It is an object of the present invention to provide an improved magnetic recording medium having very high corrosion resistance, runnability and strength.
The present invention is directed to a magnetic recording medium comprising a substrate, a ferromagnetic metal thin film formed on the substrate, and a topcoat formed on the thin film.
According to a first aspect of the present invention, the topcoat is comprised of a plasma-polymerized film prepared by activating a gaseous hydrocarbon monomer optionally containing an amount of a carrier gas to give a volume ratio of carrier to monomer of up to 1 into a plasma with the parameter W/F.M set to 108 to 1010 joule/kg where W is an input power applied for plasma generation in joule/sec., F is a flow rate of the monomer in kg/sec., and M is the molecular weight of the monomer. The plasma-polymerized film consists essentially of carbon and hydrogen in an atomic ratio of carbon to hydrogen of from 1:1 to 6:1 and has a thickness of 3 to 15 angstroms and a contact angle with water in the range from 60° to 120°.
According to a second aspect of the present invention, the topcoat comprises a plasma-polymerized film and an organic coating applied thereon, the plasma-polymerized film being prepared by activating a gaseous hydrocarbon monomer optionally containing an amount of a carrier gas to give a volume ratio of carrier to monomer of up to 1 into a plasma with the parameter W/F.M set to 108 to 1010 joule/kg where W is an input power applied for plasma generation in joule/sec., F is a flow rate of the monomer in kg/sec., and M is the molecular weight of the monomer, whereby the plasma-polymerized film consists essentially of carbon and hydrogen in an atomic ratio of carbon to hydrogen of from 1:1 to 6:1 and has a thickness of 3 to 15 angstroms and a contact angle with water in the range from 60° to 120°.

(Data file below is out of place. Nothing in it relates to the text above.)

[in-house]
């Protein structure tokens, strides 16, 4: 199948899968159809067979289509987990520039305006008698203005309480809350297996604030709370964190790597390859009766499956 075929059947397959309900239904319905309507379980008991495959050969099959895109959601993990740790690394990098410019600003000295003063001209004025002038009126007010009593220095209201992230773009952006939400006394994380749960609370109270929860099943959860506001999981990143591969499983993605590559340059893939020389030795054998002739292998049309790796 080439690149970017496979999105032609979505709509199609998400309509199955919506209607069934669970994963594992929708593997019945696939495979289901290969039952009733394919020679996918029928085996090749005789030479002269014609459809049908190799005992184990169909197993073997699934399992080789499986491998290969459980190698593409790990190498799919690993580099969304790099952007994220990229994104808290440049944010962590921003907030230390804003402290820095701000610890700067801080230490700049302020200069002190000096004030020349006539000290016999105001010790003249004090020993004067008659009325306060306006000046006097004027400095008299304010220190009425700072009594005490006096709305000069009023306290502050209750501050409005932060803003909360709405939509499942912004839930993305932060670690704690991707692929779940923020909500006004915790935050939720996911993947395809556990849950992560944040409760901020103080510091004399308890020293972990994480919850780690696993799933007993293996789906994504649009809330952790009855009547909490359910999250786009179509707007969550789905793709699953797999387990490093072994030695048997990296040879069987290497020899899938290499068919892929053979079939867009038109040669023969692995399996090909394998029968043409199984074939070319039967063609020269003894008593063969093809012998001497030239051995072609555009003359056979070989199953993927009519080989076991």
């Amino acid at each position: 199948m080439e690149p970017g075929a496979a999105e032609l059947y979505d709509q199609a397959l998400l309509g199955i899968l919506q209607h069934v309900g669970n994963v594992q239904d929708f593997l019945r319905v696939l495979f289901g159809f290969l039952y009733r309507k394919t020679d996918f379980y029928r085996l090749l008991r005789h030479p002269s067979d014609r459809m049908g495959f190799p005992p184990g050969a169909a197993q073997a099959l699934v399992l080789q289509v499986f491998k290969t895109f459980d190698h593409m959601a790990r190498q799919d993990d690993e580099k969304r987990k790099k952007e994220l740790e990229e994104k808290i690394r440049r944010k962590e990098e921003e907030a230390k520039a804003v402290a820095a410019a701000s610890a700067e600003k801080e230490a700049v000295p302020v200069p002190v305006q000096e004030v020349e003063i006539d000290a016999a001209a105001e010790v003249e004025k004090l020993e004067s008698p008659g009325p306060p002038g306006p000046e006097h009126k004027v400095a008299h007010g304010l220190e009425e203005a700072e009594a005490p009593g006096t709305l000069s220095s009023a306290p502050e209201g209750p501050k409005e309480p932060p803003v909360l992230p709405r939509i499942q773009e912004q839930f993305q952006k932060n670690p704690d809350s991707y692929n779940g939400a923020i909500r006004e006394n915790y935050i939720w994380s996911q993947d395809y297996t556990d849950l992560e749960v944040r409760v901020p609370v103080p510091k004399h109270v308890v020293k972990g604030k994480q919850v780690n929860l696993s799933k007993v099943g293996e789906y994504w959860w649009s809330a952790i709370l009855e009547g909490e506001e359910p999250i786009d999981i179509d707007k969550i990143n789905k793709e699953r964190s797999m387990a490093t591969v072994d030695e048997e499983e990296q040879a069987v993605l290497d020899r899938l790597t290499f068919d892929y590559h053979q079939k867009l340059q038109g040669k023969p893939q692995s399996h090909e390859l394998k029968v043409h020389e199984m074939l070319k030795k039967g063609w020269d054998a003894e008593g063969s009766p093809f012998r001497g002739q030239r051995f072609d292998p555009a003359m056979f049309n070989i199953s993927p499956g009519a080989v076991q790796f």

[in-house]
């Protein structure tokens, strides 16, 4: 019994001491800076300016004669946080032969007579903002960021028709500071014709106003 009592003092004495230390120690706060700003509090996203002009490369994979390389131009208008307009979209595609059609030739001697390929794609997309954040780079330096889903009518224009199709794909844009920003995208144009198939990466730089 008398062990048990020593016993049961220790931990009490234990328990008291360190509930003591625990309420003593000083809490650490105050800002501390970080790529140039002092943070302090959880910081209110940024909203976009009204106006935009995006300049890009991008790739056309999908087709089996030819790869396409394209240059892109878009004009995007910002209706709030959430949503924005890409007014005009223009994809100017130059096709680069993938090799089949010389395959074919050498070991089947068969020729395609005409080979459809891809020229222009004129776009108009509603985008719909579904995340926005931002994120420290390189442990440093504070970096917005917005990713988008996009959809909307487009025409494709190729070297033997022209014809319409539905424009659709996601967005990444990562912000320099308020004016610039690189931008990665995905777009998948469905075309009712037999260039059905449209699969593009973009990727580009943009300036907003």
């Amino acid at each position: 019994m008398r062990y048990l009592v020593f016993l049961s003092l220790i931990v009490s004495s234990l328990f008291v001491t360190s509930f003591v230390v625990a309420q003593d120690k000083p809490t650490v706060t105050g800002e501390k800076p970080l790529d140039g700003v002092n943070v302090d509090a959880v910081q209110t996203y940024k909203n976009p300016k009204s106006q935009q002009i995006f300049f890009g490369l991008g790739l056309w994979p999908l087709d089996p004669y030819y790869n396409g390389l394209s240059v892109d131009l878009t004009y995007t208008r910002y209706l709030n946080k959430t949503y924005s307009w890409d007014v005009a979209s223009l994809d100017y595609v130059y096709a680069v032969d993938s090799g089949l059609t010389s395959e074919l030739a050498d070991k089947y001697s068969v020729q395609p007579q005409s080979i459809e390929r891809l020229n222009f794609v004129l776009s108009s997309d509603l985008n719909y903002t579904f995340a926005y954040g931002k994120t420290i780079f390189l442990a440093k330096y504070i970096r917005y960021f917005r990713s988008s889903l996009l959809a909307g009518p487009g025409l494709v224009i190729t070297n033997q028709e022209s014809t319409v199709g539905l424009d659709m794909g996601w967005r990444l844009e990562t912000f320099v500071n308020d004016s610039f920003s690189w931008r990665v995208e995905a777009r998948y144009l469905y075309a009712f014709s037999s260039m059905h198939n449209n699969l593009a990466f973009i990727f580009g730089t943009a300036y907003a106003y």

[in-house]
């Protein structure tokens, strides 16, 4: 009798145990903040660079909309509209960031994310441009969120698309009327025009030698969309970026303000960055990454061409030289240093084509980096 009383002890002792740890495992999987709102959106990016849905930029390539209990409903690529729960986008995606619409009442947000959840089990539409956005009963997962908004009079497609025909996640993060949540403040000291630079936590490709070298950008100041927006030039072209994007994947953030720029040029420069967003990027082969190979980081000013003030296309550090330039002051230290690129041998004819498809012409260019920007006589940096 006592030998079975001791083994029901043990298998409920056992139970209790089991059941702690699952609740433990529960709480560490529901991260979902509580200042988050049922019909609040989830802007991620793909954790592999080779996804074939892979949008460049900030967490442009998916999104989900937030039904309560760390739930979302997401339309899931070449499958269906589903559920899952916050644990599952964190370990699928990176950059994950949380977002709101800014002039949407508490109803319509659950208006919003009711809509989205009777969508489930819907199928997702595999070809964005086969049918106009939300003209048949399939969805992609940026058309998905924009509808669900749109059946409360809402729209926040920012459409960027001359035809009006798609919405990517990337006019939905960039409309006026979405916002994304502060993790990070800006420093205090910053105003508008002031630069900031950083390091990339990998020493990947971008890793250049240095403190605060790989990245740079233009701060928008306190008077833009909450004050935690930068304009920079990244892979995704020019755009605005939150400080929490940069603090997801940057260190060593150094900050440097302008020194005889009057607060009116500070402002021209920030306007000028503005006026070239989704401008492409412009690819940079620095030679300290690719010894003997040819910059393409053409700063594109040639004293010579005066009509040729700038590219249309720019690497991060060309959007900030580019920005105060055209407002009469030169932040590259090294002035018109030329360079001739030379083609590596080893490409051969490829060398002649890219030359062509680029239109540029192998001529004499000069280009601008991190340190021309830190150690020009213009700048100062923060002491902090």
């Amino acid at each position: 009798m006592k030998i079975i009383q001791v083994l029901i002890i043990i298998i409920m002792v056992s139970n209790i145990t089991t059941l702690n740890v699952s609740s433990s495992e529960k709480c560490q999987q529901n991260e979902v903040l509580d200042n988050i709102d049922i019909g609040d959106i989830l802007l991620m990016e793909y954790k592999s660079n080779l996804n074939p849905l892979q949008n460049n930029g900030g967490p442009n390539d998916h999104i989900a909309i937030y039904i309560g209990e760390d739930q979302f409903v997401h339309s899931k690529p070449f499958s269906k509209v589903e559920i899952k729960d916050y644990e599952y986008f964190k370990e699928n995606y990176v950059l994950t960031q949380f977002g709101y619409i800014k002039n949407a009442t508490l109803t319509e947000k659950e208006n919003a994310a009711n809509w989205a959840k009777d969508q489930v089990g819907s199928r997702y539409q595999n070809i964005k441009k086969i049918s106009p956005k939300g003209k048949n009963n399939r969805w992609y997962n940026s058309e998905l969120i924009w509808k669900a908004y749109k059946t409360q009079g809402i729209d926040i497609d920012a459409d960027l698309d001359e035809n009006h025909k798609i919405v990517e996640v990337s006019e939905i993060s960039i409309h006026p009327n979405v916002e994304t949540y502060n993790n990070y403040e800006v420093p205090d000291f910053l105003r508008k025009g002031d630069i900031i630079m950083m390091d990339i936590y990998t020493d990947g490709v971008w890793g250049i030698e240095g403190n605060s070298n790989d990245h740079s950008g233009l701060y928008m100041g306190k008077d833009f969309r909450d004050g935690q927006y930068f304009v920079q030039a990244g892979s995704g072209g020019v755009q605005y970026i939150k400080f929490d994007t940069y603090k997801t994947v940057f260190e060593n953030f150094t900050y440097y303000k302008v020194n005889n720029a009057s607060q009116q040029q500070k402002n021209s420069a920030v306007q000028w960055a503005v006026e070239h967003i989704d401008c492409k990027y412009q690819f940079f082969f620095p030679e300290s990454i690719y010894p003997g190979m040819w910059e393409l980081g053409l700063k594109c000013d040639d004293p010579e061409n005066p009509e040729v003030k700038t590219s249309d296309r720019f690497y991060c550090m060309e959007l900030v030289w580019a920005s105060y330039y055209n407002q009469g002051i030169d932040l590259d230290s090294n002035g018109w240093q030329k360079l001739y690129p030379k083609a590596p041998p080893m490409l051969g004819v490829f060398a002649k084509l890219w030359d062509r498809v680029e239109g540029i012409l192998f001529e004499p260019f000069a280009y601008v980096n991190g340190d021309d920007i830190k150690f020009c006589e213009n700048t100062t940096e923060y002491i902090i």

The above and other objects, features, and advantages of the present invention will be better understood from the following description taken in conjunction with the accompanying drawings, in which:
the single FIGURE, FIG. 1 is a schematic view of a plasma polymerizing apparatus.
The topcoat used in the magnetic recording medium of the present invention is comprised of a thin plasma-polymerized film consisting essentially of carbon and hydrogen.
The film is prepared by activating a gaseous monomeric reactant into a plasma for plasma polymerization. Exemplary of the gaseous monomers there may be given saturated and unsaturated hydrocarbons, for example, methane, ethane, propane, butane, pentane, ethylene, propylene, butene, butadiene, acetylene, methylacetylene, and the like and mixtures thereof. Preferably, they are gaseous at room temperature because of ease of operation. If desired, a hydrocarbon which is liquid at room temperature may be used as the reactant for plasma polymerization. The reactant may optionally contain a minor proportion of nitrogen, oxygen, boron, phosphorus, etc.